Abel of OT for his purity of thought, John the Baptist in the NT for his just life, St. Stephen and St. James for their strong faith in Jesus- are all examples of witness by death seen in the Bible. However, witness by life is also seen in all the pages of the Bible. Abraham is the greatest martyr who was enduring in his life in the light of faith in spite of many challenges and hurdles. When Job could withstand all the ‘evils’ of the society, undergoing a lot of physical, mental and spiritual sufferings, he kept up his deep faith in God. He shines as a splendid model of martyrs, who, in the words of St. Paul, “has always given up to death” (2 Cor 4:12). St. Paul would affirm that pains and sufferings as occurred in his life (2 Cor 11:22-29) are not credits to his apostleship, but, in spite of his (Rome 7:14-18) and the evil society’s weaknesses (Col 1:24) he remained faithful to his call and mission: “We are afflicted in every way, but not crushed; perplexed…”(2 Cor 4:8-10).He would again write to the Corinthians that for the sake of Christ “I die every day” (1 Cor 15:31). Indeed he was a daily martyr!
As the book of Revelation was written in the context of crises and conflicts martyrdom is underlined in every chapter of the book. The Church of Smyrna was told to be Faithful until death (2:11). The ‘cry of the martyrs’ (6:10) is the perfect example of the challenges of the faithful in their witnessing to Jesus. They are told not to fear those who could kill the body but to those who kill the soul (cf. Mt 10-28). However, the word martyrdom in this book of ‘Martyr-Church’ is not used in the technical sense of being a blood-witness. Much more than blood-witness, life-witness, which is very relevant to our everyday conflict with the Evil, is implied. Also we should remember that, in the life of witness, “death” should not be restricted to the extinction of the body alone. We should see it in the wider context of conflict.The true believer of Christ, ever since the time of Jesus, is faced with crises of faith in daily life, in households, in trade guilds, in public service, in the practice of popular piety and especially in the political system. This situation leads us to“trial and tribulations.” We can term these elements of life-witness as “death” by which we become “daily martyrs.” Our experience of hostility, harassment and contradictions makes us understand that the real nature of martyrdom consists in not giving up life once and for all; rather, it is dying every day for the ‘faith conviction.’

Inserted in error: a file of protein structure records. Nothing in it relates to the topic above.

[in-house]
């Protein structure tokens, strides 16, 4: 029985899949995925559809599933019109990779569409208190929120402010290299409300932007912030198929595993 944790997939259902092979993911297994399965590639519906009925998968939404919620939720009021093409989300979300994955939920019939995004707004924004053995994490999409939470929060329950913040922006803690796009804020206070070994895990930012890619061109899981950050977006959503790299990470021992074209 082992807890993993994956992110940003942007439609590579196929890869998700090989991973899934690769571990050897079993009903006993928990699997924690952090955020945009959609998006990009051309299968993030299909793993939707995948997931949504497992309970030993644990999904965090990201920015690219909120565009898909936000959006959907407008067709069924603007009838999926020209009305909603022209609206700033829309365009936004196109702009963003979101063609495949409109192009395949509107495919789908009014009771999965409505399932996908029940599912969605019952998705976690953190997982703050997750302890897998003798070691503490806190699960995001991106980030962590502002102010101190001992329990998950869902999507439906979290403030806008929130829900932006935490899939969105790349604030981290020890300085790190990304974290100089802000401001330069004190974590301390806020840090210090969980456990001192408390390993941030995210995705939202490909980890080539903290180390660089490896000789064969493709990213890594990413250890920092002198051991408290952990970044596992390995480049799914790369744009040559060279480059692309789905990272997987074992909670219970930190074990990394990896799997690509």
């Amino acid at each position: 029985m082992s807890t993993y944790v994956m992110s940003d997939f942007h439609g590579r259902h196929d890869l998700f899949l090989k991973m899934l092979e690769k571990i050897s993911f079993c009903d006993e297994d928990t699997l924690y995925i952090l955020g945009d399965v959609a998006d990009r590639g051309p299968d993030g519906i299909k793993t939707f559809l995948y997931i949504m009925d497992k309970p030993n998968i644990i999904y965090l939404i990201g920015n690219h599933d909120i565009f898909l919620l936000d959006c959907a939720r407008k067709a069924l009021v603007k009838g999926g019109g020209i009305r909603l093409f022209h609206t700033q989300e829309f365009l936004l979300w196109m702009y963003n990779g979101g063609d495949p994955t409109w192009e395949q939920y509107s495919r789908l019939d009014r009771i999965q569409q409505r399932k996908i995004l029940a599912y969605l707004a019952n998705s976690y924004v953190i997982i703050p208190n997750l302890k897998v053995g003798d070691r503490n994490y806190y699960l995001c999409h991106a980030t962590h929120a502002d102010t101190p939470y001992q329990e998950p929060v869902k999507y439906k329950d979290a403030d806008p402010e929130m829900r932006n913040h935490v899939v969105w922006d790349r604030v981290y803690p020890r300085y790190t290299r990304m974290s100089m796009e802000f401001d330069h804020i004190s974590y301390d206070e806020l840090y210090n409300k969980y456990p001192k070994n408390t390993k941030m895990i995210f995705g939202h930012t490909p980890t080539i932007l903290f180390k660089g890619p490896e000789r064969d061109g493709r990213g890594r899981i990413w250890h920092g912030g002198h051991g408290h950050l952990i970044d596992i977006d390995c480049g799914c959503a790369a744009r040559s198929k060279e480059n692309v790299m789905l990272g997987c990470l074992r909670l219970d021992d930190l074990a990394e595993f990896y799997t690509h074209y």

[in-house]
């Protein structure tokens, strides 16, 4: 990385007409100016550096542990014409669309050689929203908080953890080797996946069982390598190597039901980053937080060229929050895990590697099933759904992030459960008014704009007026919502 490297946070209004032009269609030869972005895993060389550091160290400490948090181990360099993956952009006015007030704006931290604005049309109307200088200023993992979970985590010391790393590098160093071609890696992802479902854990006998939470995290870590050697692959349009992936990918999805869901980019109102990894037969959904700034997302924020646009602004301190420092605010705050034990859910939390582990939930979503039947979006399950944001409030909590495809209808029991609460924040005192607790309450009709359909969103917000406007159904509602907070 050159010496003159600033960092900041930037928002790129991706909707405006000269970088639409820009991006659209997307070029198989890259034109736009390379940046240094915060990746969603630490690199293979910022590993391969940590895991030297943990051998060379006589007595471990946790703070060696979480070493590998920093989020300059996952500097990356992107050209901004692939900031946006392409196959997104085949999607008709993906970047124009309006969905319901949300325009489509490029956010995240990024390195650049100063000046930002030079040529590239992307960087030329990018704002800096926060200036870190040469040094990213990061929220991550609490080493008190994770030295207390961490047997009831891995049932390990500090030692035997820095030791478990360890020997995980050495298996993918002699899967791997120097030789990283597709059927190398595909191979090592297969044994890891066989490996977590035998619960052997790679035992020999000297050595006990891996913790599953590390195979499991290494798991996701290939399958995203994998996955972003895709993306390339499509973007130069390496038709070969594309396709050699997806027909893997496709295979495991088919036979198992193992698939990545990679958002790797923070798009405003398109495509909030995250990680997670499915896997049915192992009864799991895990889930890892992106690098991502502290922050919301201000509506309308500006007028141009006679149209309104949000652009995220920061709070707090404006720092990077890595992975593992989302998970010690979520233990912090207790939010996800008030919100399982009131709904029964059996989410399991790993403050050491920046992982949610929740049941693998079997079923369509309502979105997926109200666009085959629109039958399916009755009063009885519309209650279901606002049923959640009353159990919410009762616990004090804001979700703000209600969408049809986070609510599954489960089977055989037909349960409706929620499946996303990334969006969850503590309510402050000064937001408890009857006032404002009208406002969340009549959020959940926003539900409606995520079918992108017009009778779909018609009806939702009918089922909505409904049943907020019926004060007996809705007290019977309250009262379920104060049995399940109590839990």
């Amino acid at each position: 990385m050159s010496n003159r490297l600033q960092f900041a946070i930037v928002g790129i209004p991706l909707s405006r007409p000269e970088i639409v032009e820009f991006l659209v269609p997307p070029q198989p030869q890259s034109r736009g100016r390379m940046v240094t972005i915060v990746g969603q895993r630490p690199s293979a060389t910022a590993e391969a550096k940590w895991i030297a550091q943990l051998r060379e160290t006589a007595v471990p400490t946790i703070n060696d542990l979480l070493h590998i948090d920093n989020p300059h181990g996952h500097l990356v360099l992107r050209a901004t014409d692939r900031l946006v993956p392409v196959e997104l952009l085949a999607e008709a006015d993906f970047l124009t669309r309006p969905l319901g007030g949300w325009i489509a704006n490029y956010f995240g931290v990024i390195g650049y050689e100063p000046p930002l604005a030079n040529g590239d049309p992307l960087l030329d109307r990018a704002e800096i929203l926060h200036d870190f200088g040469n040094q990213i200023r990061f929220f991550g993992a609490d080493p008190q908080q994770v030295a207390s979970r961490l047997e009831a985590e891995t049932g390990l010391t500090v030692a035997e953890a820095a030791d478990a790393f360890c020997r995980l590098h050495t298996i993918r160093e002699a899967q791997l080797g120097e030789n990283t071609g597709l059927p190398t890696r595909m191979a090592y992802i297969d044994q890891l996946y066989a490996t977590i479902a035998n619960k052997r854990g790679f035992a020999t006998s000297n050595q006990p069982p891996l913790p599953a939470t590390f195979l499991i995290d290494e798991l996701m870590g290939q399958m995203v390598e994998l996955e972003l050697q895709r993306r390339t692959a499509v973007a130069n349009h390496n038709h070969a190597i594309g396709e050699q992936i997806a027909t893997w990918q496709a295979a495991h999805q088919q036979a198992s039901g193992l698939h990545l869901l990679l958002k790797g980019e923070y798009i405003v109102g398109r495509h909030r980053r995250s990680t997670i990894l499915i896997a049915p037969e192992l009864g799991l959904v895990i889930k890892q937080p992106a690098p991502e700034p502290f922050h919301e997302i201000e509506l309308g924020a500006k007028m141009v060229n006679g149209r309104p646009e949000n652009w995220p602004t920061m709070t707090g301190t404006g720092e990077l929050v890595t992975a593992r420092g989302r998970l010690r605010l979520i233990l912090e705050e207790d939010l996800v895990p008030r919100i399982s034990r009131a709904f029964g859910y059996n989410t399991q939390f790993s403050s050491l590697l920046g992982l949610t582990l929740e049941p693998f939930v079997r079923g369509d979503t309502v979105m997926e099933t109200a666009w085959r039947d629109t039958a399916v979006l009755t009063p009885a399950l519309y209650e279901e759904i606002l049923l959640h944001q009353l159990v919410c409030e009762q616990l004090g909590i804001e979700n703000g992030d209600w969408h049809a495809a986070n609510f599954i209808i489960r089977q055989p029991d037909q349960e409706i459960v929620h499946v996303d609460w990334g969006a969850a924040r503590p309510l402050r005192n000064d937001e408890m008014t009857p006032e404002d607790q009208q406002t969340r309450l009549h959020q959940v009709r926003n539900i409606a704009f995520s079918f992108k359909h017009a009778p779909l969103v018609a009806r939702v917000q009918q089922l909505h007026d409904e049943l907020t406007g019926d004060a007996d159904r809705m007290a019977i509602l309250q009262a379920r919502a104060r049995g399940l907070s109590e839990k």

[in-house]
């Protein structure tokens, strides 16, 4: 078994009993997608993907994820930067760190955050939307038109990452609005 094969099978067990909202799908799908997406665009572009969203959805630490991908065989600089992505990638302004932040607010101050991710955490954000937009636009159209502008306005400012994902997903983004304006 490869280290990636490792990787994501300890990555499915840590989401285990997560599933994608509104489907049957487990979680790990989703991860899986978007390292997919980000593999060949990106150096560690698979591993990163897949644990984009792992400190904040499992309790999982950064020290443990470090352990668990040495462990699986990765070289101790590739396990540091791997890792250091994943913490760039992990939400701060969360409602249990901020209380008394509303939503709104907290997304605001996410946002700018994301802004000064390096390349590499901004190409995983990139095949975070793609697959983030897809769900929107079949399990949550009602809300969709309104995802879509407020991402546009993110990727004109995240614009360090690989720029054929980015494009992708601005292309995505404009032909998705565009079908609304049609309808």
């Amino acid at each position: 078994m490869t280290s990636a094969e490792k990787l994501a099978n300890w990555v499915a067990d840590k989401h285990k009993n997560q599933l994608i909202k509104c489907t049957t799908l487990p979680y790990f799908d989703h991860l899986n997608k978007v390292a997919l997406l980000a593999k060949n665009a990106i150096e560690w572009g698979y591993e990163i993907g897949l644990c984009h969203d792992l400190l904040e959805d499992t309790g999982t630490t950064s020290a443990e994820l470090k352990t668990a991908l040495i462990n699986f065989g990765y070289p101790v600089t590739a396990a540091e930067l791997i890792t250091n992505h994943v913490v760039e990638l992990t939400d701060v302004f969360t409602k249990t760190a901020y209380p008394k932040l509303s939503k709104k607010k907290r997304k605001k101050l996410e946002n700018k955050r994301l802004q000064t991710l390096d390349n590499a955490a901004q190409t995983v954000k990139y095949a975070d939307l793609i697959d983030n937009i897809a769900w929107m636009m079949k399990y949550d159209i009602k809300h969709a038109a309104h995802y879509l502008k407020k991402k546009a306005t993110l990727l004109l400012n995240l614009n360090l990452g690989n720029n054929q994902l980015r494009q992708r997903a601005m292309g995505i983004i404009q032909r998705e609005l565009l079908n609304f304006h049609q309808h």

In the context of prevailing antagonistic situation of Christ’s believers all over the world, and in particular, in India, the above aptitude of being ‘daily martyrs’ is very much significant to face the hard challenges with fortitude. Our painful experience of trials and tribulations on account of Christian faith would transform us to become the “Slain of the Lord” following the “Slain Lamb.” This endurance in faith is very much underlined by the book of Apocalypse, the book of persecution. An active endurance involves staying faithful to the Lord in the conflicting situations as well as public witness to our faith without fear of ‘painful consequence.’ In general, this fortitude and patient endurance is lacking in our life and mission.
As a bishop, as a priest, as a religious or as a father and mother of a family we are called to fulfill faithfully our duties, without fear of the people of evil designs, without giving in to selfish motives, prejudices and preferences, only then I am a living martyr by following in the footsteps of Jesus. In fact leading the so called ‘pious life,’ confined to the church or chapel or room of your house is not a martyred Catholic life. We need to challenge and change the social, family and personal weaknesses to bring abouta life of harmony and communion though this would require to being given up to death every moment while we live.
May the Lord grant to all of us the grace of fortitude to endure and to continue in fighting against the injustice of the world and become daily martyrs!
Mayflower! (May 2017)
A wild flower blossoming in spring season, called ‘mayapplein’ North America and Europe, is commonly called Mayflower in England. Blooming everywhere in South India is the gorgeous Mayflower (Gulmohar in Hindi), flaming orange-red blossom, which speaks of the month of May. This Mayflower, either in the Wests or in the East, symbolizes newness and brightness in life. Also this brings the Gospel of Hope to the heart and mind beset with gloomy and hard life-realities. In our Catholic life Mayflower is personified for none other than the blessed Virgin, Mother of God and our divine Mother!
As we celebrate the centenary of Fatima Apparitions on this 13 May I wish to invite you to mediate on how Mary is the Mayflower for us all. The first apportion of Our Lady of Fatima to the three shepherd children began on 13 May 1917. As a note of information I wish to inform you that the centenary of the Fatima Apparitions will take place from May 13 to October 13, 2017. His Holiness, Pope Francis, will be going to Fatima on 13 May to inaugurate and preside over the celebration of the Centenary. About the Fatima Apparitions Pope John XXIII observed, “Fatima is the centre of all Christian hopes.” This is because our blessed Mother, in all her apparitions, invites us, as Pope Francis would note on 11 May 2016, “once again to turn to prayer, penance, and conversion.” Indeed prayer and penance leads us to conversion of mind and heart to the person of Jesus. This conversion is motivated by the life of Mary presented by the Gospel of Luke which can be called the Gospel of Mary.